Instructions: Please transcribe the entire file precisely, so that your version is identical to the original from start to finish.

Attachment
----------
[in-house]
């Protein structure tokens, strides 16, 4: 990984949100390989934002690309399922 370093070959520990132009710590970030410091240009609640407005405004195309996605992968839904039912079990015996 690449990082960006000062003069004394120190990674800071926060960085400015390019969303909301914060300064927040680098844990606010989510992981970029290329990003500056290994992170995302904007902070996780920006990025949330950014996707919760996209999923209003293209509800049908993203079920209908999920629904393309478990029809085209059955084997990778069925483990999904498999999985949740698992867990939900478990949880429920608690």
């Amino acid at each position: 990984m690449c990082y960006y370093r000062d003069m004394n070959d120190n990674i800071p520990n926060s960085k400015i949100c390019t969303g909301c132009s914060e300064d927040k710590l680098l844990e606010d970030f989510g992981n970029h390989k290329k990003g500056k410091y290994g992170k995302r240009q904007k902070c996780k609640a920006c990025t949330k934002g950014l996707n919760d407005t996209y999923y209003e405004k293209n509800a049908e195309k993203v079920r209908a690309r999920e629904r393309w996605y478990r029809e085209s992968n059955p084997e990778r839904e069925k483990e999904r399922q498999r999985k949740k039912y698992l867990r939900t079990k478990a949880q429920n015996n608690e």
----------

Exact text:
[in-house]
């Protein structure tokens, strides 16, 4: 990984949100390989934002690309399922 370093070959520990132009710590970030410091240009609640407005405004195309996605992968839904039912079990015996 690449990082960006000062003069004394120190990674800071926060960085400015390019969303909301914060300064927040680098844990606010989510992981970029290329990003500056290994992170995302904007902070996780920006990025949330950014996707919760996209999923209003293209509800049908993203079920209908999920629904393309478990029809085209059955084997990778069925483990999904498999999985949740698992867990939900478990949880429920608690």
């Amino acid at each position: 990984m690449c990082y960006y370093r000062d003069m004394n070959d120190n990674i800071p520990n926060s960085k400015i949100c390019t969303g909301c132009s914060e300064d927040k710590l680098l844990e606010d970030f989510g992981n970029h390989k290329k990003g500056k410091y290994g992170k995302r240009q904007k902070c996780k609640a920006c990025t949330k934002g950014l996707n919760d407005t996209y999923y209003e405004k293209n509800a049908e195309k993203v079920r209908a690309r999920e629904r393309w996605y478990r029809e085209s992968n059955p084997e990778r839904e069925k483990e999904r399922q498999r999985k949740k039912y698992l867990r939900t079990k478990a949880q429920n015996n608690e």